Forged in Fire
Jun 06,2018 | 10:48 EDT By Rago

Marie Zimmermann (1879 – 1972) is considered the most versatile and skilled craftswoman of the 20th century with an oeuvre that spanned movements, styles, and mediums. A female pioneer in metallurgy, a field dominated almost exclusively by men, she dedicated the first 25 years of her career to learning the techniques she would later employ in artworks produced in her own atelier from the 1910s through the 1930s. The result was a rich outpouring of work as varied as it is impressive. She produced jewelry, candelabra, vessels, garden gates, and more, in a dizzying array of materials--gold, silver, bronze, copper and iron. She was also a painter, sculptor and furniture maker.

It is nearly impossible to ascribe Zimmermann’s creations to a single artistic movement or period. In nearly every piece she created, aesthetic inspirations drawn from ancient Egyptian, Classical and Chinese forms mingle with traces of Art Deco, Art Nouveau and Art and Crafts motifs. A fearless designer, she experimented eclectically with materials, surfaces, colors and applied ornamentation, so that a jewel-encrusted steel dagger might recall elaborate Mughal scabbards, or a brilliantly enameled jewel casket with stylized palmettes might evoke ancient Egypt.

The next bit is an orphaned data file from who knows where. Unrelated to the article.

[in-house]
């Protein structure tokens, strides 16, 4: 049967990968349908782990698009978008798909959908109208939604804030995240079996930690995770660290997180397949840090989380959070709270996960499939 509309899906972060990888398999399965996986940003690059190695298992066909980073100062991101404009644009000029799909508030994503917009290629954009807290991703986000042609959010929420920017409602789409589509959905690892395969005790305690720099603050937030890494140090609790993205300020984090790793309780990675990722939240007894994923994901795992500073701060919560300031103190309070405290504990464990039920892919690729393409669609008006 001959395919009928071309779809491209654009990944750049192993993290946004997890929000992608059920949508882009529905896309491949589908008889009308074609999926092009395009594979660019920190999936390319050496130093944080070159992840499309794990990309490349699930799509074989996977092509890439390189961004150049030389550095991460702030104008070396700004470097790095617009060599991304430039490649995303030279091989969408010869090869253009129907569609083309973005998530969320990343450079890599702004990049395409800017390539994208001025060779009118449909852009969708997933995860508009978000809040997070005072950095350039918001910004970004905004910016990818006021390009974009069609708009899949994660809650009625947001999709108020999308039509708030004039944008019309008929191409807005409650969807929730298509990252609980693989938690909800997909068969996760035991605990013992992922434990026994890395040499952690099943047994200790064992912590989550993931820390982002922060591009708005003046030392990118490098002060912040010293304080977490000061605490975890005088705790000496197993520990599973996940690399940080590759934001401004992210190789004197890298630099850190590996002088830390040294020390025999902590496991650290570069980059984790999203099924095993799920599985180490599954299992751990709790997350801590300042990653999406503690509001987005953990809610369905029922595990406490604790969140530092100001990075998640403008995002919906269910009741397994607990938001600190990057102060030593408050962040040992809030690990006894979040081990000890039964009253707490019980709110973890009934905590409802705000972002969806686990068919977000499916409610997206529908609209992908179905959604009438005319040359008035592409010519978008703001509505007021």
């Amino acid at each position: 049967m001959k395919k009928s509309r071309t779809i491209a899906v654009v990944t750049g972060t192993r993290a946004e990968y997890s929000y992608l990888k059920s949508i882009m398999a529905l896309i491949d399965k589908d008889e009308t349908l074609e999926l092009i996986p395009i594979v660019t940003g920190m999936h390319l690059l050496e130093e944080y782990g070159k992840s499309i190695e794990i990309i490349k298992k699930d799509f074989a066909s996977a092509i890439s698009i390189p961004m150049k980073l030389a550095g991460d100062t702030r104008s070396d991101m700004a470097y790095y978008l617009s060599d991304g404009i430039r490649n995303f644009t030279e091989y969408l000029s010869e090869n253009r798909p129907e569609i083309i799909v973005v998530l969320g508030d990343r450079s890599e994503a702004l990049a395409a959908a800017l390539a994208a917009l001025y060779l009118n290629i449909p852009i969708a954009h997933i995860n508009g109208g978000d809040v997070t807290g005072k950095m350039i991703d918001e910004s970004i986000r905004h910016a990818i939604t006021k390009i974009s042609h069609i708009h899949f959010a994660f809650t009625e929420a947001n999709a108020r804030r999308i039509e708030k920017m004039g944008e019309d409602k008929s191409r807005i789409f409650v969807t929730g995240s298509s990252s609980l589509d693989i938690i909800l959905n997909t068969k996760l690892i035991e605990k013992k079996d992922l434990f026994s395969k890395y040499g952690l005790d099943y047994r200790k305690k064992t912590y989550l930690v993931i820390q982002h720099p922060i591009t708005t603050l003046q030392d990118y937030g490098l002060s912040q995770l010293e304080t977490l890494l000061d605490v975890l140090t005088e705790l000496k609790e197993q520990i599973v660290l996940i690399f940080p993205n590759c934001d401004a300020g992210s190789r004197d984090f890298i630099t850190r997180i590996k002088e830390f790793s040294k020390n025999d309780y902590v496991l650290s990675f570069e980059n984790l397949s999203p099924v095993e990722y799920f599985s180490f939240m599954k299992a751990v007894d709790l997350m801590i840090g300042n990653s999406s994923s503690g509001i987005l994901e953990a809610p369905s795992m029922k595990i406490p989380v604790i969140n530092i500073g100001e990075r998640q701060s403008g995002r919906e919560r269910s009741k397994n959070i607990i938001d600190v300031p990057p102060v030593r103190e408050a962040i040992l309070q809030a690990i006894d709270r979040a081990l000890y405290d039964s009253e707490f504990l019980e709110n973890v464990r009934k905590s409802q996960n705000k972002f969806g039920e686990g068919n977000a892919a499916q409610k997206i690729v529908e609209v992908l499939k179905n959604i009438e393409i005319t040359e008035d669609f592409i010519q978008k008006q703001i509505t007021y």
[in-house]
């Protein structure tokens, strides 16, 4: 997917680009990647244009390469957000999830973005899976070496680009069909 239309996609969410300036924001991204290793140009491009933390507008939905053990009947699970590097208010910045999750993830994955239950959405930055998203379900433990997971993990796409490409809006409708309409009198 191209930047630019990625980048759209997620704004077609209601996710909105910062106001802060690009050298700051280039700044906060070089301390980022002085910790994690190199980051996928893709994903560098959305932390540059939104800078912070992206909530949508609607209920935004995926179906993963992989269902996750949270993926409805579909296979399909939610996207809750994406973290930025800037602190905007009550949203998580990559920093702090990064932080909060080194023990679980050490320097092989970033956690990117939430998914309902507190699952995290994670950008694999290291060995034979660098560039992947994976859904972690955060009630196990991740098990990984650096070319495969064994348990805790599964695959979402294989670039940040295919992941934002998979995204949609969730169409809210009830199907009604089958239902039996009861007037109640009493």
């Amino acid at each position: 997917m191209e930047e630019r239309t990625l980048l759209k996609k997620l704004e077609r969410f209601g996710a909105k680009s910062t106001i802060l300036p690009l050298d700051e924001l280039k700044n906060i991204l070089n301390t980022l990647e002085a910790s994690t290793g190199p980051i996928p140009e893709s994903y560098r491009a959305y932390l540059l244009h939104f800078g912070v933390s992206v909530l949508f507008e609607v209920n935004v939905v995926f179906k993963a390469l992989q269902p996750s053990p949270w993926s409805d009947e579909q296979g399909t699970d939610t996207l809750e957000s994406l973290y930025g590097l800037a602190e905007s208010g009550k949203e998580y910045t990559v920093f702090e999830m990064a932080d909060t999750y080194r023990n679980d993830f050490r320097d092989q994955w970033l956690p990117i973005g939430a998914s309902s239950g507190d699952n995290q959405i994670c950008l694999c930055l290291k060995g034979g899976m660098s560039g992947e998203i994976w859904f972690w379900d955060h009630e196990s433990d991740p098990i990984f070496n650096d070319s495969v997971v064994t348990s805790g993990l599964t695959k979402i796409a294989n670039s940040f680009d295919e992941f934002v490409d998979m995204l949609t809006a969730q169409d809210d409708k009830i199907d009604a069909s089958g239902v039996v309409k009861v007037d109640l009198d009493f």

Lot 2050, Marie Zimmermann Tourmaline, Multi-Gem Enameled Yellow Gold Ring; Estimate $6,000 – 8,000

Zimmermann’s astonishing creative range was widely recognized by her contemporaries. In 1926, journalist Harriet Ashbrook of the Brooklyn Daily Eagle described Zimmermann as “perhaps the most versatile artist in the country,” going on to proclaim, “there is hardly a beautiful thing which human hands can make that Miss Zimmermann hasn’t made.”

Lot 2051, Marie Zimmermann Enameled Yellow Gold & Gem-Set Collar Necklace; Estimate $35,000 – 55,000

In 1940, Marie Zimmermann closed her studio following a tragic five-year period in which all of her family passed away. She is believed to have sold or bequeathed to intimate friends and household staff some of her most substantial pieces. The descendants of Melita (Bessie) Stewart and Ida Egli have consigned Lot 2050 and 2051 respectively. Both women were housekeepers, cooks and, eventually, companions to Zimmermann and her partner Ruth Allen. They jointly inherited Zimmermann’s Punta Gorda, Florida home after Zimmermann’s death there in 1972 on her ninety-third birthday.

 

Marie Zimmermann from Rago Arts and Auction Center on Vimeo.

View these rare works by Marie Zimmermann, as well as antique and modern diamond, gem set, and designer jewelry, including works by Cartier, Tiffany & Co., and Buccellati!

Click here to view Rago's Unreserved Jewelry sale on June 8th.

Click here to view Rago's Fine Jewelry sale on June 10th.